We are practicing the same worship, the same spiritual disciplines, keeping the same calendar, keeping the same fasts. We’re practicing the same faith and we do that voluntarily.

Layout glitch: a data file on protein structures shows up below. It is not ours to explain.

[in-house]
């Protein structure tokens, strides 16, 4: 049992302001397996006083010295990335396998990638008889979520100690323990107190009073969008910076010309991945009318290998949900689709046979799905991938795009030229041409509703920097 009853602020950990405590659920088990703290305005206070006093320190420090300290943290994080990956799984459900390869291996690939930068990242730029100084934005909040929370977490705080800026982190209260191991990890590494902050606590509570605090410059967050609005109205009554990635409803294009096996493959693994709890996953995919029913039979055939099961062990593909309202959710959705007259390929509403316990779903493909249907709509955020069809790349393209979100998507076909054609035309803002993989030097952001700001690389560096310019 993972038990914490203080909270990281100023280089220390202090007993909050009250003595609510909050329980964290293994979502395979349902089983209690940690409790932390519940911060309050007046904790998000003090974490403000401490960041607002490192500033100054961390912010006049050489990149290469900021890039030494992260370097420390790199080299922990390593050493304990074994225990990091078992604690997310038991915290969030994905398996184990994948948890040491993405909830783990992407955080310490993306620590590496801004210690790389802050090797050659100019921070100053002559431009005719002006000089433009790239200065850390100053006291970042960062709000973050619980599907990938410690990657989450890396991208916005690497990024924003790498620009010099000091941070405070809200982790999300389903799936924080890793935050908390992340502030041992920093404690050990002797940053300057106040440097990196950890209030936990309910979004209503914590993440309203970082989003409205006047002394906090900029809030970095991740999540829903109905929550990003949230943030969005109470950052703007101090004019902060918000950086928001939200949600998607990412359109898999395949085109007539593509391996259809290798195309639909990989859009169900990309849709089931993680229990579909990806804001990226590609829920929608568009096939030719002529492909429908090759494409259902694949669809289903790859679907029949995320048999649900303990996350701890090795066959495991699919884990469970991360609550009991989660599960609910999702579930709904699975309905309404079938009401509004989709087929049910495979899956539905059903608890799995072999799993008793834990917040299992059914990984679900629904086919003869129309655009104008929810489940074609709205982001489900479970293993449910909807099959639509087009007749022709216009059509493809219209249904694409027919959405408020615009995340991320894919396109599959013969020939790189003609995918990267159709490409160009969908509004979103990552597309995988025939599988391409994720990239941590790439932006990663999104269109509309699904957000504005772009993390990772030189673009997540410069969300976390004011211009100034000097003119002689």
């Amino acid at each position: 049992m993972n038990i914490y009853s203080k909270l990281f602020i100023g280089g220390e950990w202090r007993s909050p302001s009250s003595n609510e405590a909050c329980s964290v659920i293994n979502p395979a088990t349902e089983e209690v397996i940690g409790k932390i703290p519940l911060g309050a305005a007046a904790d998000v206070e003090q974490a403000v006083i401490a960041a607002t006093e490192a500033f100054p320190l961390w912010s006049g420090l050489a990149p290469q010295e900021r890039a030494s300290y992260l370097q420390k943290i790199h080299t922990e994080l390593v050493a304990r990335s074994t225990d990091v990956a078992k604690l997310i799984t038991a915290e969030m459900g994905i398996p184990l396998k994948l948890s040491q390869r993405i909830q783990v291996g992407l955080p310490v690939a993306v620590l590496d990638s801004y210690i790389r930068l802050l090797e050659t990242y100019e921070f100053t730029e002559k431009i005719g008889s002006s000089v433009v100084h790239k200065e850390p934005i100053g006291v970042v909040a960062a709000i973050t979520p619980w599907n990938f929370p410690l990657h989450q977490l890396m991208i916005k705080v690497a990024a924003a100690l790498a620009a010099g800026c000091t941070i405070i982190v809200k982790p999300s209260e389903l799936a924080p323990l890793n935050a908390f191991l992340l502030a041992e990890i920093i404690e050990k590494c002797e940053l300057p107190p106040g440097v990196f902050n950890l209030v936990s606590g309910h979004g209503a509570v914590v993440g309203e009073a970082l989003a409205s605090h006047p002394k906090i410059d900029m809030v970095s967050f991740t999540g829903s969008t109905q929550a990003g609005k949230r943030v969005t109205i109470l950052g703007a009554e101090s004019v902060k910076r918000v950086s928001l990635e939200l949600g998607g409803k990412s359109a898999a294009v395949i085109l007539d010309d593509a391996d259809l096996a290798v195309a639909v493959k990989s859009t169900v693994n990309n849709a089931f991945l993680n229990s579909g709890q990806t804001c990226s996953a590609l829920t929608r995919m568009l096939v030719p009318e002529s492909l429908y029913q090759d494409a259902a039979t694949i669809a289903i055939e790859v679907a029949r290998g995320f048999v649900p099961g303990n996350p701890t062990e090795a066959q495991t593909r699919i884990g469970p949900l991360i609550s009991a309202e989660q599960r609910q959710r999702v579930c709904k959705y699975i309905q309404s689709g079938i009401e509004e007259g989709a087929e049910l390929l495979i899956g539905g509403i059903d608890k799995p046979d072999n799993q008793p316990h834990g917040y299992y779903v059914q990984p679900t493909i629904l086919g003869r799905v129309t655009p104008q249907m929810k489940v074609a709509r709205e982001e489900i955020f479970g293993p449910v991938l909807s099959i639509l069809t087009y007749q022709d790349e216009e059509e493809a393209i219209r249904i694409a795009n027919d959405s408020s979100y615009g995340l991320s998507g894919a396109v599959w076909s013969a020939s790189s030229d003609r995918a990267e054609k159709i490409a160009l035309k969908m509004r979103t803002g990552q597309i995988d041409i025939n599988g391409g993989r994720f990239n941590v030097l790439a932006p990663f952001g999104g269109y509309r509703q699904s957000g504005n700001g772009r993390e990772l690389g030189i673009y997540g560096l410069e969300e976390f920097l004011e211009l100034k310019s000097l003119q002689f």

I think the one thing that that people are least likely to understand is, that in the West, we think of unity as being a matter of all being in the same organization. How would you get the the church organized? How would you make it united? We would all belong to one institutional church. It seems obvious to my Catholic friends, this would mean, all the Orthodox, everybody in the world, acknowledges the Pope as the leader. That’s how you make unity. That’s how you make unity. That’s not actually how we see unity in the East though. In the East it has to do with sharing a common faith. Actually believing the same things. Not just writing statements and prayers in a way that you can interpret the words to mean what you think. You sort of stretch the words like a tent to cover whatever the opinions are, but actually from the inside out living and experiencing the same church. I think it’s like the difference between a lobster that has its skeleton on the outside, an exoskeleton, and a flounder that has a skeleton in the middle. It’s in the east, our faith that holds us together. One of the ways that we see this interior skeleton, one of the ways we see this interior faith, is is that we are practicing the same worship, the same spiritual disciplines, keeping the same calendar, keeping the same fasts. We’re practicing the same faith and we do that voluntarily. Why is it that Eastern Christians are agreeable about this? Why don’t they clamor and agitate for new stuff, for revision, for updating? The reason is that in the East we expect the faith to actually do something. It isn’t just a matter of having the right institution or having the right theology. Though I believe the Orthodox Church does have those things. That’s not what does it, really, it’s that we expect that practicing this faith will change people. And you know what, we see that it actually does. We see that over and over again. We see it in contemporary lives. We see people actually transformed into life bearing, light bearing Saints through practicing this way of life, this way of worship, this way of faith. We are glad to keep what this faith recommends because we know it actually transforms us. I think that’s a concept that you don’t always have in the West because of the time of the Reformation in the 1500 and what came after that as Protestant churches continued to split and split and split from each other. In the West we developed a climate of argument where we expect to disagree with each other. We expect to argue about things. We elevated the whole idea of argument and made it seem very important that being able to formulate explicit theological statements that rebuke the person who believed something differently. That just became so important over here. It’s as if the important thing is getting the words right getting the concept right. We don’t have to have that in the East because the important thing is, does it work? Does it actually change lives? We can see that it does, so we’re content to go on practicing the same thing.